7. The skin and brain are one when it comes to emotions.
Humans have many skin receptors that help us perceive what’s happening in both the outside and the inside of our bodies. Most of these receptors are found on the skin. They’re partly responsible for making us experience cold, heat, and many other things we experience every day.
This connection can be seen when we get goosebumps, for example. As we mentioned in a previous point, the chills can be perceived as either pleasant when the stimulus is a caress, or as threatening when we’re scared by something. That could be related to our ability to discern both situations. Our brain allows us to rationalize the situation and experience it that way.
8. Why our fingertips wrinkle in the water
The outermost layer of the skin is covered by a special oil that, in addition to moisturizing and protecting the skin, makes it waterproof. When we wash our hands, we can easily see that the water does not penetrate the skin, but instead, slips off. This is because the oil works as a barrier that prevents skin from acting like a sponge that immediately absorbs any liquid. But when we soak our fingers in water for a long time, like when we swim or take a relaxing bath, that oil disappears. Then water can easily penetrate the outermost layer of the skin, and as a result, it starts absorbing water.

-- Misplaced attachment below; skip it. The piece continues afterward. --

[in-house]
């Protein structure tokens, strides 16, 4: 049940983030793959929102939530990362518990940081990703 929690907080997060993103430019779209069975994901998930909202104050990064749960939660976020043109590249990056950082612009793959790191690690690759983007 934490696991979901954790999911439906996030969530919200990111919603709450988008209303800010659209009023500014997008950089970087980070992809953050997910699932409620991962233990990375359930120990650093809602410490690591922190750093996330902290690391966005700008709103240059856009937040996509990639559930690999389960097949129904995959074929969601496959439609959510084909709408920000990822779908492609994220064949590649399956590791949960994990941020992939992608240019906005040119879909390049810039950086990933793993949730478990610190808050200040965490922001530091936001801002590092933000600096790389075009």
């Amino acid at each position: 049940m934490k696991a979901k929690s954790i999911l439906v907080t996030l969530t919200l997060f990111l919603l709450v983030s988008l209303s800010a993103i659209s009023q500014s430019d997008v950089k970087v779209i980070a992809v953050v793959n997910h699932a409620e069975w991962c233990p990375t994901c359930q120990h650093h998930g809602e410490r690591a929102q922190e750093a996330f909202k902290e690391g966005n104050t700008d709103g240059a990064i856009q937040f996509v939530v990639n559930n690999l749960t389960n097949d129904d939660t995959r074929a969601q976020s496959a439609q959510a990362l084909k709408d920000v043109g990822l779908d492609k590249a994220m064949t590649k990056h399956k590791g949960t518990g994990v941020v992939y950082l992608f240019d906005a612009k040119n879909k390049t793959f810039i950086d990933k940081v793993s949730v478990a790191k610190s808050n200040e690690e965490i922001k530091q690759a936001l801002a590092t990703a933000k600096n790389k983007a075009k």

There are several theories that could explain why skin wrinkles when it absorbs water, but there’s still no clear conclusion. One theory says that it’s a way of adapting ourselves to the environment. Wet objects are difficult to pick up and wrinkled skin could make the task a little bit easier.
9. Skin, nails, and hair are all part of the same team.
Hair and nails are actually just 2 different types of skin. They’re more like skin extensions if you will, and they’re meant to protect some parts of our bodies. Hair grows everywhere on the body except for our lips, the backs of the ears, the palms of hands, the soles of the feet, the navel and scar tissue. And nails provide protection to the sensitive tips of the fingers and toes.
Surprisingly, neither hair nor nails are living cells, so you might be wondering why they still grow every day. But the fact is, they actually don’t. When new skin (which is alive) is created, it pushes out dead cells. Those dead cells, by the way, used to be skin. It’s this process that makes your hair “become longer” even though it’s just being pushed out. A similar process happens to the nails. Skin cells grow and accumulate on the ends of our fingers, resulting in a thick layer of keratin. Those are our nails. The fact that hair and nails are made of dead cells explains why we don’t feel pain when we cut them.
Are there any facts that caught your attention more than others? Do you know any other curious facts about the skin that we haven’t mentioned? Share them with us in the comments!